Alex Jones ordered to sell personal assets over Sandy Hook judgment (2024)

Conspiracy theorist Alex Jones was ordered to liquidate his personal assets Friday, as a bankruptcy judge sought to force Jones to pay the roughly $1.5 billion in damages he owes for claiming the Sandy Hook Elementary School shooting was a hoax.

But Jones won another courtroom battle Friday, as the judge dismissed a separate bankruptcy case involving the parent company of Jones’s Infowars — meaning his far-right website will continue to operate for at least a little longer.

U.S. Bankruptcy Judge Christopher Lopez said Sandy Hook families could instead pursue their claims against Jones in state court, without forcing his company Free Speech System into bankruptcy.

“I think remaining assets can be resolved outside of a bankruptcy forum,” Lopez said.

Jones had prepared his audience for a legal defeat, warning fans this week that Infowars was “a sinking ship” and that he was likely to lose the company.


Instead, “it looks like Infowars just got some extra time,” one of the site’s hosts, Owen Shroyer, said on air as news of the ruling broke.

A court-appointed trustee for Free Speech Systems this week urged Lopez to convert Jones’s bankruptcy process to a Chapter 7 liquidation. The trustee noted that Jones’s behavior in recent broadcasts had grown increasingly “erratic and more unhinged” and that such behavior could hurt the value of Jones’s empire, lowering the amount of money recovered to be paid to the Sandy Hook families.

Friday’s decision to liquidate Jones’s personal assets is a pivotal legal moment for the families of the victims of the 2012 shooting at Sandy Hook Elementary School in Newtown, Conn., where 20 young children and six adults were murdered. The families have for years sought to compel Jones to stop spreading harmful conspiracy theories about the shooting, and pay for the damage he caused them.


The fight over the Free Speech Systems liquidation, however, marked a rare legal division between Sandy Hook plaintiffs.

Sandy Hook families who won a judgment against Jones in a Connecticut court wanted the company to be liquidated, while plaintiffs who prevailed over Jones in a Texas case wanted the case dismissed, with their attorney saying they could better pursue the funds if Infowars remained in business.

In the hours leading up to Friday’s hearing, Infowars and its supporters treated the potential closure as a catastrophic event. An emergency siren on the Infowars website urged viewers to tune into the “potential last broadcast,” while Jones aired prerecorded interviews with former Fox News host Tucker Carlson and actor Russell Brand. The Gateway Pundit, a right-wing blog allied with Jones, claimed that the Sandy Hook families wanted to “silence” the conspiracy theorist.

Jones was facing mounting legal debt as he has tried for the past few years to dodge payments to the families. Despite making millions over the years with Free Speech Systems, financial disclosures from April show Jones’s personal assets had dwindled to about $9 million, including property, vehicles and inventory. The forms also reflect Jones’s heavy legal and administrative costs, including about $550,000 owed in April.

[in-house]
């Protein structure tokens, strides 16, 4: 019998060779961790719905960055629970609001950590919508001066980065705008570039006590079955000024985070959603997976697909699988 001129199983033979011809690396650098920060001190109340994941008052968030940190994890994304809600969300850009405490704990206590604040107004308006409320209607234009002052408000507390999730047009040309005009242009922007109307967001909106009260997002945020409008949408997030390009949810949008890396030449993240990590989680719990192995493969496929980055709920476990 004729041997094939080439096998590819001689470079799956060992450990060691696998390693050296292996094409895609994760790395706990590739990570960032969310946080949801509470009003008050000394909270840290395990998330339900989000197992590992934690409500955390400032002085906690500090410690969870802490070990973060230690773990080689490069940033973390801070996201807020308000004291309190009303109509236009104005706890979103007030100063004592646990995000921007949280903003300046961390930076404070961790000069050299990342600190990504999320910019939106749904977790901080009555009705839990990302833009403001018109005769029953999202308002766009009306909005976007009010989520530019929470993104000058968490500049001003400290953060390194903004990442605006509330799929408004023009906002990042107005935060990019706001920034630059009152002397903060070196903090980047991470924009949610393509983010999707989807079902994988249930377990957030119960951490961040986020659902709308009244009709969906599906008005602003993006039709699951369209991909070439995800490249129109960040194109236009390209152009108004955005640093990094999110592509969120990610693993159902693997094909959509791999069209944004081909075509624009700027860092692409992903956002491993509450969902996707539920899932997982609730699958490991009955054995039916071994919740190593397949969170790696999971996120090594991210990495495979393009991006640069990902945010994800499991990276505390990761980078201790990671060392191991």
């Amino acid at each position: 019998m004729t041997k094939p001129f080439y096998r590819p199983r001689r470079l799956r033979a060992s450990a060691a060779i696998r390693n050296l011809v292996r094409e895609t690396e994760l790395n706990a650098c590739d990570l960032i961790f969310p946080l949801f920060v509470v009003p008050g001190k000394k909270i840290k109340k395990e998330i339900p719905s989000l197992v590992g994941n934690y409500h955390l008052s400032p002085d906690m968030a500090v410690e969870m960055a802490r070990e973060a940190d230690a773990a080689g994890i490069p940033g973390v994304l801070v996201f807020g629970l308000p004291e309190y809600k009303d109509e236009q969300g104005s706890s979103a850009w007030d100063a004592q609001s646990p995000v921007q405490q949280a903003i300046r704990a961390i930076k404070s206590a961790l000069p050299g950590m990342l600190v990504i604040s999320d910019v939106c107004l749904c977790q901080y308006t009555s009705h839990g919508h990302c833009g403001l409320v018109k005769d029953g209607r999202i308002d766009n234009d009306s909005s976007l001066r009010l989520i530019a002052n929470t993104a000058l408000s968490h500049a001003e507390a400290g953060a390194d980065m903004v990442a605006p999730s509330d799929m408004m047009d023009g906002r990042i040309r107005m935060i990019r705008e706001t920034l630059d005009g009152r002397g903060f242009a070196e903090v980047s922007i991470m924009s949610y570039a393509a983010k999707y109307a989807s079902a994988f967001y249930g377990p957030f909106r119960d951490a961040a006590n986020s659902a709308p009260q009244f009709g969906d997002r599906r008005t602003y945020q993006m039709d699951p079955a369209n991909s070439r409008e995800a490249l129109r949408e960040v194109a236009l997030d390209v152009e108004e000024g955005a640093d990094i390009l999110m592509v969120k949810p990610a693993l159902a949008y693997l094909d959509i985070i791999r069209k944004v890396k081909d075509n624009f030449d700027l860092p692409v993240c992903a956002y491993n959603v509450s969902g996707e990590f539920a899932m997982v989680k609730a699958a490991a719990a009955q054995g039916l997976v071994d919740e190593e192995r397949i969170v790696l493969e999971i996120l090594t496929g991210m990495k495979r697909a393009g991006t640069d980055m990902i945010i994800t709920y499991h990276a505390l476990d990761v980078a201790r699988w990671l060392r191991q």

In 2021 and 2022, Jones faced a string of legal defeats in the Sandy Hook family defamation suits through default judgments and jury verdicts. In three separate lawsuits filed in Connecticut and Texas, victims’ families said they suffered as a result of Jones’s claims that the shooting was a hoax designed to boost gun-control laws, that the children weren’t dead and that the grieving parents were “crisis actors.”

Jones filed for Chapter 11 bankruptcy in late 2022; he had filed for bankruptcy for Free Speech Systems earlier that year.


Ahead of his trials, Jones began transferring millions from Free Speech Systems to other companies controlled by his family and friends, The Washington Post found. Jones has made millions of dollars through Infowars, primarily through supplement and vitamin sales.

Jay L. Westbrook, a University of Texas bankruptcy law professor, said Free Speech Systems probably has little value in a sale if Jones is no longer promoting Infowars.

“The major asset of this kind of business is Jones, sadly,” he said, adding that there could be other value in the company from previous transfers of Jones’s property, though it’s hard to estimate.

Last year, Lopez ruled that Jones could not seek bankruptcy protection to avoid paying the Sandy Hook families.

In recent years, Sandy Hook families have waged various legal battles with figures like Jones and gun manufacturers that marketed and sold the high-powered rifle used in the shooting.


Families testified they had to move multiple times, pay for security, and often travel under fake names to avoid harassment and threats from Jones’s followers and other conspiracy theorists who embraced his claims. At a 2022 defamation trial in Connecticut, Jackie Barden testified that she and her husband received letters from people who said they had urinated on the grave of her son Daniel, 7, who was killed in the shooting. Another letter-writer embracing Jones’s hoax claims threatened to dig up Daniel’s grave to prove he never existed, according to Barden’s testimony.

Alex Jones ordered to sell personal assets over Sandy Hook judgment (2024)


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